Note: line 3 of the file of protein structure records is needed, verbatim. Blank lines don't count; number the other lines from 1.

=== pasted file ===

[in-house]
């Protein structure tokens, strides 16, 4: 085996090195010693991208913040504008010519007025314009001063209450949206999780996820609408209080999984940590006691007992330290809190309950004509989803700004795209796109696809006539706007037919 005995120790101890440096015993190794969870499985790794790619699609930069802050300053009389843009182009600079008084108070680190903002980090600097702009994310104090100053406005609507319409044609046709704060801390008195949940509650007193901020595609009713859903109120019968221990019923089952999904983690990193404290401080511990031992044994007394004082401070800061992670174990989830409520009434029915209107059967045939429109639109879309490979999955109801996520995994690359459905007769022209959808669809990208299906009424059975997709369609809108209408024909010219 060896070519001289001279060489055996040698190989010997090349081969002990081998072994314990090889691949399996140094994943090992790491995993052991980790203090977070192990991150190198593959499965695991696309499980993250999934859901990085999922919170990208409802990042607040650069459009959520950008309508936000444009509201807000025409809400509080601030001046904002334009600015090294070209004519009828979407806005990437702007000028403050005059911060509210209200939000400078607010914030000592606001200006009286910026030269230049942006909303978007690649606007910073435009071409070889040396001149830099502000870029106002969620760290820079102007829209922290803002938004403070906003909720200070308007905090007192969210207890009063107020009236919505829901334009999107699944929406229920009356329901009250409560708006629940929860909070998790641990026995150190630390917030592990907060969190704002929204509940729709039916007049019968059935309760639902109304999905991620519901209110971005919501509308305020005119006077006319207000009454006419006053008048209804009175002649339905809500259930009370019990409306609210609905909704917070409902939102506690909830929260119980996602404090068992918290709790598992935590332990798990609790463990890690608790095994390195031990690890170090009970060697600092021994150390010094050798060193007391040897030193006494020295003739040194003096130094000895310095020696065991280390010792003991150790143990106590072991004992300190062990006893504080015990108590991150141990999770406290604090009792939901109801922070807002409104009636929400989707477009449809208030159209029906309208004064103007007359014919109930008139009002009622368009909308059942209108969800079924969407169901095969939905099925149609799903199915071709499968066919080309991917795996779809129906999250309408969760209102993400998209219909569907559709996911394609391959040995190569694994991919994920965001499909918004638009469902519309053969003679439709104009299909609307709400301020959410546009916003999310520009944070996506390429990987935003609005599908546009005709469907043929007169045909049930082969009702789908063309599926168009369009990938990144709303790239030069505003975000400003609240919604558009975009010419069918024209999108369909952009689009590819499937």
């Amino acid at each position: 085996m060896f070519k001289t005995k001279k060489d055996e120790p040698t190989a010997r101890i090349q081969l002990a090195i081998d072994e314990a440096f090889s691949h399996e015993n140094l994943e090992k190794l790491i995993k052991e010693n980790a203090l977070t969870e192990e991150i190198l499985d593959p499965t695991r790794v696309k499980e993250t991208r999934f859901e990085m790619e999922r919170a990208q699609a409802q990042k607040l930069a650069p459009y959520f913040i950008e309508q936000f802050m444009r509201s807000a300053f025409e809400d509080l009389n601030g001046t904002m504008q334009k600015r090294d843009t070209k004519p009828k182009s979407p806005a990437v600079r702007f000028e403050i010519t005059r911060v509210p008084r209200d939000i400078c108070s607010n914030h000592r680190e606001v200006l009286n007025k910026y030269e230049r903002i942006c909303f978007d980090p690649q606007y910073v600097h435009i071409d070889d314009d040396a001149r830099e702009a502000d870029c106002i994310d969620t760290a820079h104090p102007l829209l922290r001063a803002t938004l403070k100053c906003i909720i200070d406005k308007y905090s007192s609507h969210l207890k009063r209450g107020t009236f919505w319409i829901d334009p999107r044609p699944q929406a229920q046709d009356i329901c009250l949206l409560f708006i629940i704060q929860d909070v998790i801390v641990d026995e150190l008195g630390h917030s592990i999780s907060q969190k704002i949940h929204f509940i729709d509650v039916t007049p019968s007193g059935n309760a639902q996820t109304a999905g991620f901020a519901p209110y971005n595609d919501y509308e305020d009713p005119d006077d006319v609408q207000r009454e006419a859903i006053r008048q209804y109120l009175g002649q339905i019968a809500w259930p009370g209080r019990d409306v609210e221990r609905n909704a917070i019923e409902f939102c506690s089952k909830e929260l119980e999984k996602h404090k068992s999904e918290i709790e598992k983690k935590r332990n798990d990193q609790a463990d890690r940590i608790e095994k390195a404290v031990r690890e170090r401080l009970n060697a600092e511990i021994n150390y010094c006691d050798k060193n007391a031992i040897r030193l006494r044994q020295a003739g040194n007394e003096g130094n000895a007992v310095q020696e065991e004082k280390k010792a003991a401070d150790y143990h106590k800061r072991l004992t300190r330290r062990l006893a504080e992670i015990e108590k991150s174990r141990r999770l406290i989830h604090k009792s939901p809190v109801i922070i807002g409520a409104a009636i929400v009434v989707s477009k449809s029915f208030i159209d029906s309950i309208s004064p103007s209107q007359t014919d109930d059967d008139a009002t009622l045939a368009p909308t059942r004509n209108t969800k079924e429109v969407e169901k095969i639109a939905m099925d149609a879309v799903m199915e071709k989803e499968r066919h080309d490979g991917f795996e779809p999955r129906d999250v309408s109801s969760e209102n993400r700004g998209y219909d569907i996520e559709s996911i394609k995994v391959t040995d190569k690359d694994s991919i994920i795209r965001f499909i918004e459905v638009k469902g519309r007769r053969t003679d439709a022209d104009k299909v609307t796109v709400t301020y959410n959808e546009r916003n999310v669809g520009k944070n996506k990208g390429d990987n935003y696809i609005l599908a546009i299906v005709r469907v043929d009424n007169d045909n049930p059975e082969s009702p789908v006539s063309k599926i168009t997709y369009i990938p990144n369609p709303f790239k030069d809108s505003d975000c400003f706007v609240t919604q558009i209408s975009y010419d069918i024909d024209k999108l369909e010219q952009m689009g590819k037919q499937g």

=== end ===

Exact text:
């Amino acid at each position: 085996m060896f070519k001289t005995k001279k060489d055996e120790p040698t190989a010997r101890i090349q081969l002990a090195i081998d072994e314990a440096f090889s691949h399996e015993n140094l994943e090992k190794l790491i995993k052991e010693n980790a203090l977070t969870e192990e991150i190198l499985d593959p499965t695991r790794v696309k499980e993250t991208r999934f859901e990085m790619e999922r919170a990208q699609a409802q990042k607040l930069a650069p459009y959520f913040i950008e309508q936000f802050m444009r509201s807000a300053f025409e809400d509080l009389n601030g001046t904002m504008q334009k600015r090294d843009t070209k004519p009828k182009s979407p806005a990437v600079r702007f000028e403050i010519t005059r911060v509210p008084r209200d939000i400078c108070s607010n914030h000592r680190e606001v200006l009286n007025k910026y030269e230049r903002i942006c909303f978007d980090p690649q606007y910073v600097h435009i071409d070889d314009d040396a001149r830099e702009a502000d870029c106002i994310d969620t760290a820079h104090p102007l829209l922290r001063a803002t938004l403070k100053c906003i909720i200070d406005k308007y905090s007192s609507h969210l207890k009063r209450g107020t009236f919505w319409i829901d334009p999107r044609p699944q929406a229920q046709d009356i329901c009250l949206l409560f708006i629940i704060q929860d909070v998790i801390v641990d026995e150190l008195g630390h917030s592990i999780s907060q969190k704002i949940h929204f509940i729709d509650v039916t007049p019968s007193g059935n309760a639902q996820t109304a999905g991620f901020a519901p209110y971005n595609d919501y509308e305020d009713p005119d006077d006319v609408q207000r009454e006419a859903i006053r008048q209804y109120l009175g002649q339905i019968a809500w259930p009370g209080r019990d409306v609210e221990r609905n909704a917070i019923e409902f939102c506690s089952k909830e929260l119980e999984k996602h404090k068992s999904e918290i709790e598992k983690k935590r332990n798990d990193q609790a463990d890690r940590i608790e095994k390195a404290v031990r690890e170090r401080l009970n060697a600092e511990i021994n150390y010094c006691d050798k060193n007391a031992i040897r030193l006494r044994q020295a003739g040194n007394e003096g130094n000895a007992v310095q020696e065991e004082k280390k010792a003991a401070d150790y143990h106590k800061r072991l004992t300190r330290r062990l006893a504080e992670i015990e108590k991150s174990r141990r999770l406290i989830h604090k009792s939901p809190v109801i922070i807002g409520a409104a009636i929400v009434v989707s477009k449809s029915f208030i159209d029906s309950i309208s004064p103007s209107q007359t014919d109930d059967d008139a009002t009622l045939a368009p909308t059942r004509n209108t969800k079924e429109v969407e169901k095969i639109a939905m099925d149609a879309v799903m199915e071709k989803e499968r066919h080309d490979g991917f795996e779809p999955r129906d999250v309408s109801s969760e209102n993400r700004g998209y219909d569907i996520e559709s996911i394609k995994v391959t040995d190569k690359d694994s991919i994920i795209r965001f499909i918004e459905v638009k469902g519309r007769r053969t003679d439709a022209d104009k299909v609307t796109v709400t301020y959410n959808e546009r916003n999310v669809g520009k944070n996506k990208g390429d990987n935003y696809i609005l599908a546009i299906v005709r469907v043929d009424n007169d045909n049930p059975e082969s009702p789908v006539s063309k599926i168009t997709y369009i990938p990144n369609p709303f790239k030069d809108s505003d975000c400003f706007v609240t919604q558009i209408s975009y010419d069918i024909d024209k999108l369909e010219q952009m689009g590819k037919q499937g």